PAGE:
Legal Blog

Alienation of Affections and Criminal Conversation

Your marriage comes to an end due to your spouse’s infidelity. You are aware of and are pursuing your claims for support against your unfaithful spouse. Is there legal recourse that you, as the “innocent spouse,” have against the paramour/ third party of the extramarital affair?

As of the present, the answer is “yes.” North Carolina recognizes the torts of  “alienation of affections” (AA) and “criminal conversation” (CC) as viable claims that can be asserted against the paramour. Referred to as the “heart balm statutes,” AA and CC are civil claims that the innocent spouse (plaintiff) can bring against the paramour (defendant) seeking money damages due to the interference with and damage to the marital relationship by the defendant.

The claim of AA is predicated on the defendant’s maliciously interfering with and destroying the love, affection and marital relationship that existed between the spouses. The marriage need not be perfect; however, there must have been genuine love and affections existing between the spouses, and the malicious acts and conduct of the defendant must have proximately caused the injury. Malice is implied if there had been sexual relations between the defendant and the other spouse.

Under CC, the claim arises from the commission of sexual relations between the other spouse and defendant and the resultant violation of the plaintiff’s expectation of exclusivity of sexual relations between the spouses.

If the plaintiff prevails on their AA and CC claims, they are entitled to an award of compensatory damages from the defendant, which may include considerations for loss of support, loss of consortium, embarrassment, humiliation, mental pain and suffering and violation of other marital rights resulting from the defendant’s tortious acts. Where the conduct of the defendant is particularly heinous and aggravated, the plaintiff may be entitled to punitive as well as compensatory damages.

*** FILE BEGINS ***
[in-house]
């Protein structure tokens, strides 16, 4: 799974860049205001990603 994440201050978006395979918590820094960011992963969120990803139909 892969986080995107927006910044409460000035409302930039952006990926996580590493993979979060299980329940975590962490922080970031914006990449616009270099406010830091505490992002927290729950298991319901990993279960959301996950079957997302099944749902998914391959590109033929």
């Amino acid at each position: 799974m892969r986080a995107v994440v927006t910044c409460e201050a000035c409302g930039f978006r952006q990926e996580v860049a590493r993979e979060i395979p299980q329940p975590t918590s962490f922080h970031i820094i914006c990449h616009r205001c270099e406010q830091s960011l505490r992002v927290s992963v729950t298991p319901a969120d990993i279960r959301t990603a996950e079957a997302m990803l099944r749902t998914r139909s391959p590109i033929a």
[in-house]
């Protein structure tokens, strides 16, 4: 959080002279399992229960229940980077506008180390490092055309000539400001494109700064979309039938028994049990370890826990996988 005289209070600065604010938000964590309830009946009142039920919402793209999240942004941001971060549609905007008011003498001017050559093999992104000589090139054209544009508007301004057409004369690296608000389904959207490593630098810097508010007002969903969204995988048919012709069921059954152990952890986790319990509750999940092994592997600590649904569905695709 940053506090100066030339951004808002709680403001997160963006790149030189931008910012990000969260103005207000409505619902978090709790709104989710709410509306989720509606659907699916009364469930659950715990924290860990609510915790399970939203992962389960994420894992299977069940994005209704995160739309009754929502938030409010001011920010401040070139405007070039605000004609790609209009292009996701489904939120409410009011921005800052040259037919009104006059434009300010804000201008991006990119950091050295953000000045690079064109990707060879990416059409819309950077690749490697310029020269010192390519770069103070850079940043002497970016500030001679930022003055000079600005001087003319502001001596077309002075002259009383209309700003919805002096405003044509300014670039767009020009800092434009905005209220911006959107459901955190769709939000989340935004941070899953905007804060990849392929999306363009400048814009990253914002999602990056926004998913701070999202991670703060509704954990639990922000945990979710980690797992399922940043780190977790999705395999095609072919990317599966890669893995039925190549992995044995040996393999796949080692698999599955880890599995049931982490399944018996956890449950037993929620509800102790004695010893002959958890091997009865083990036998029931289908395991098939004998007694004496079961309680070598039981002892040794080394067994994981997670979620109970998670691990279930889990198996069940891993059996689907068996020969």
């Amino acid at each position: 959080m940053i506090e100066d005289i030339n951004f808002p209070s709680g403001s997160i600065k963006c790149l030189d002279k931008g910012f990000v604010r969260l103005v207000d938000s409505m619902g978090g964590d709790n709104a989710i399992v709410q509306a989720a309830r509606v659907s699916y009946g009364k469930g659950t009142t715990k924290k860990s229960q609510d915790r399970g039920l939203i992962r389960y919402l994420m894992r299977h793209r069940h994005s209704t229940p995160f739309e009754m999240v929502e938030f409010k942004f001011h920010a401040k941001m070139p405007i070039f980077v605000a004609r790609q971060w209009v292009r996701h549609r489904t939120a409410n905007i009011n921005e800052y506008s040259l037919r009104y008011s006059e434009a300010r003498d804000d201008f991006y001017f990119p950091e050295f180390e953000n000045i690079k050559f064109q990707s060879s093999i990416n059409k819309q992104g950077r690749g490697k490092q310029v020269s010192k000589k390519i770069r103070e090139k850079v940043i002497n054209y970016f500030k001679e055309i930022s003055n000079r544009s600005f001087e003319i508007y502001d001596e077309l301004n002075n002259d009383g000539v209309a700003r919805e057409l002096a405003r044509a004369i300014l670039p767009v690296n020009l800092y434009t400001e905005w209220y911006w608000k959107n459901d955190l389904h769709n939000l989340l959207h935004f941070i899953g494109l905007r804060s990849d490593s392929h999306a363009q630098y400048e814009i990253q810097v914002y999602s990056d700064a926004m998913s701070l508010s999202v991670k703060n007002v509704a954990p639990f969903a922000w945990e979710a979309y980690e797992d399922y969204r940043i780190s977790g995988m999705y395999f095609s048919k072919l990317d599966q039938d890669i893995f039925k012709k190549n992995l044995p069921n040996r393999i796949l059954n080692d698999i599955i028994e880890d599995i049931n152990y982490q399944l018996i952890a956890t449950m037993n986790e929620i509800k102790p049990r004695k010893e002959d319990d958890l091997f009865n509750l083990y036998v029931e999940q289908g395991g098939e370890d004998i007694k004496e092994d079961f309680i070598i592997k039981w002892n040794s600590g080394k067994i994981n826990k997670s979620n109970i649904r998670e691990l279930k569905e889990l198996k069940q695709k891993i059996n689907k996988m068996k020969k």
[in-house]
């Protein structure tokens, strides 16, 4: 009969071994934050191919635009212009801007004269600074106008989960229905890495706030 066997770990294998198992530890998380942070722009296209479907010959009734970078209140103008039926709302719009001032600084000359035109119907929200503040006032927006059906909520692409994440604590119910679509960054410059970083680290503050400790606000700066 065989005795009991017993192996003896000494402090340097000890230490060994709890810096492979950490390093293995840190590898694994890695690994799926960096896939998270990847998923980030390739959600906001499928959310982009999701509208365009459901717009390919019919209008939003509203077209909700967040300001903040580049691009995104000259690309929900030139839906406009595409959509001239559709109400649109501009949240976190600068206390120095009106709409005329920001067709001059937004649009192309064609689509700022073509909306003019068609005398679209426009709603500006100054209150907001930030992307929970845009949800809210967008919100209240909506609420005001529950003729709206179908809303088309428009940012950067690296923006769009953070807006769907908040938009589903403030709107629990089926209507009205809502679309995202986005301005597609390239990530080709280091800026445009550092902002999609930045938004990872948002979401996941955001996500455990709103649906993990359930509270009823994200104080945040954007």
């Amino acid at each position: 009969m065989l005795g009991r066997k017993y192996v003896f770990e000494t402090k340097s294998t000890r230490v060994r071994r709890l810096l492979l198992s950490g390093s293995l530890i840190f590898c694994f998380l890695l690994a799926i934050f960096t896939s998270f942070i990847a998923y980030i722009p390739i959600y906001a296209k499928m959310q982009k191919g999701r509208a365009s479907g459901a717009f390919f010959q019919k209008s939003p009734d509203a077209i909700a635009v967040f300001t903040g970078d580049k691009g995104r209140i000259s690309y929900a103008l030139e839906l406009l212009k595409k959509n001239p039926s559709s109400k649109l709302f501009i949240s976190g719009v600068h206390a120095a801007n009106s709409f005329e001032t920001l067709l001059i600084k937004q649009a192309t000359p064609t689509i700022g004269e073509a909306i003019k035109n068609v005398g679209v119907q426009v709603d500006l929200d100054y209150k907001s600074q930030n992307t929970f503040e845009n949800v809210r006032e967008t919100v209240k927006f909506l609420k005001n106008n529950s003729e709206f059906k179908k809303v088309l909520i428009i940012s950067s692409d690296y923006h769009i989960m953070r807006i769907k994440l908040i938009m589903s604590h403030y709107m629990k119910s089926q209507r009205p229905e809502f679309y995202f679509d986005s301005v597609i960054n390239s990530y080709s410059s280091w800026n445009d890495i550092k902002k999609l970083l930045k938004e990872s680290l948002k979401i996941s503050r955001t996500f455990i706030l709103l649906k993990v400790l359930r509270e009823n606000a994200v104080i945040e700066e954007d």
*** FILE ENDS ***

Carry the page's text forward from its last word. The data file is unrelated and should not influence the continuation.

AA and CC lawsuits are customarily tried before a jury. Awards in these cases have ranged wildly, from zero to several millions of dollars. However, being awarded damages is far and away different from being able to collect damages. Plaintiff cannot recover their legal fees and expenses from the defendant in these cases. To pursue AA and CC in court, the plaintiff must be willing to advance payments of fees and expenses with the knowledge that they may not obtain a judgment against the defendant, or the defendant is judgment proof.

At some time in the past, all states except Louisiana had some form of AA/CC laws. Today, North Carolina is in a very small minority of states that still recognize the heart balm laws. These laws are founded in English common law and date back at least to the 1700s, when the courts considered wives as property. “Though now actions can be brought by aggrieved spouses of either sex, the tort was born out of the premise that a wife was a husband’s chattel and that a husband should be able to seek a remedy against a paramour for the paramour’s interference with the marriage.” Lingering Relics in North Carolina Tort Law – Alienation of Affections, Campbell Law Observer, posted February 12, 2021.

It’s not certain how much longer AA and CC will remain as viable claims in North Carolina, as there have been efforts to repeal the heart balm statutes. Be aware that there is a three-year statute of limitations for bringing AA and CC claims. Discuss with your attorney whether you have a case and should pursue AA and CC claims against the paramour.


Elizabeth Hodges is a principal in Offit Kurman, whose practice is devoted exclusively to family law. If you have any questions, our attorneys at Offit Kurman are available for consultation and assistance.



Beth Hodges’ practice is devoted exclusively to family law.  Ms. Hodges’ cases involve the litigation, negotiation, and settlement of simple as well as complex financial and non-financial issues and disputes.









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